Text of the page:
In this issue:
- Mandatory Benefits in China: Employer Obligations
- FESCO as a Tool for Payroll and Labor Dispatch
- Figuring Mandatory Benefits into the Payroll Process
When the Interim Measures for Participation in the Social Insurance System by Foreigners Working within the Territory of China came into effect last October, the inner workings of the social insurance system became even more relevant to the average foreign investor.
While social insurance is based on such guidelines issued by the central government, implementation varies geographically, and the inclusion of foreigners in the social insurance system is a key example of this. As we discuss here, Dalian currently requires only pension payments to be made on behalf of foreign employees, while Shenzhen requires payment of three insurances and Beijing, Suzhou, Tianjin, and Xiamen require payment of all five insurances. Shanghai’s participation is voluntary (for now). Such variation and the frequent changes in mandatory benefit requirements make this an area easy to be caught out of compliance.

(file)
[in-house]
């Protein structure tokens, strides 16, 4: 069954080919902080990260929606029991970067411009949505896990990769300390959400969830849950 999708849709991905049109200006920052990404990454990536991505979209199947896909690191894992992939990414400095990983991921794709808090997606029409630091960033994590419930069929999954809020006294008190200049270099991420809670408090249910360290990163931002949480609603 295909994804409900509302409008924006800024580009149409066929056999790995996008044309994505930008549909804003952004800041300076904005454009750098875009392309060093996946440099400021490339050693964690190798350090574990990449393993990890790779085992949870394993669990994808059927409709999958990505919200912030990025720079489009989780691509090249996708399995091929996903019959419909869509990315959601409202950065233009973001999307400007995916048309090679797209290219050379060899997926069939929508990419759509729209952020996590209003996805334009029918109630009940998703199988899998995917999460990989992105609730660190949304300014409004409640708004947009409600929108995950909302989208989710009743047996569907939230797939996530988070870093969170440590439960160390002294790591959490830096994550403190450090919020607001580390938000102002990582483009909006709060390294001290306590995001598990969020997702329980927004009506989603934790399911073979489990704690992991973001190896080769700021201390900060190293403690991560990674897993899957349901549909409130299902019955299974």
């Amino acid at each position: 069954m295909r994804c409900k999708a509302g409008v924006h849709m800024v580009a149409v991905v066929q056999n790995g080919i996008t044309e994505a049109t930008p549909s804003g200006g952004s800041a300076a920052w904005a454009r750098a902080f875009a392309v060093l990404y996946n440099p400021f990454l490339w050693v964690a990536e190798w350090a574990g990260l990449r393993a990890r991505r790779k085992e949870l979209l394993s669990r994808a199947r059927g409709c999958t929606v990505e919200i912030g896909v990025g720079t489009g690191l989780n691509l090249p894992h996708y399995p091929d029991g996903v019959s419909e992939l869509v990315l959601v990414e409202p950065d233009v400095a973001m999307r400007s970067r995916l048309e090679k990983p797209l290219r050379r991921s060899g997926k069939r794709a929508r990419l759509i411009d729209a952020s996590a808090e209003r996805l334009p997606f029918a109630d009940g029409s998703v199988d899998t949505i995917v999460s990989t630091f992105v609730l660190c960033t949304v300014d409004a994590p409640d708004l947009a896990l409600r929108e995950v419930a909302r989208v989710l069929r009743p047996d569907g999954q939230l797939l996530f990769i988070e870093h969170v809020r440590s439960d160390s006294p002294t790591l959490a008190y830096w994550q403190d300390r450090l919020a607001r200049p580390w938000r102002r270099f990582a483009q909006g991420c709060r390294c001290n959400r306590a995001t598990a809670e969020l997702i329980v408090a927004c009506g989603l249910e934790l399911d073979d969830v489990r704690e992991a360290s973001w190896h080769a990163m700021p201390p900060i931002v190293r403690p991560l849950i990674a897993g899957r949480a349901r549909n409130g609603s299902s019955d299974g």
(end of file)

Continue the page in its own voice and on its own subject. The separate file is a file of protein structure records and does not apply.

So in this issue, we take a “back to basics” approach to China’s mandatory benefits. Where, exactly, is that extra ~35-40 percent on top of an employee’s salary going? What are social insurance contribution rates, base amounts, and tax exemptions? How does all of this figure into the payroll process? We next look at mandatory benefits as a piece of the larger payroll puzzle, with highlights on two very China-specific pieces: FESCOs and hukou, China’s “domestic passport.”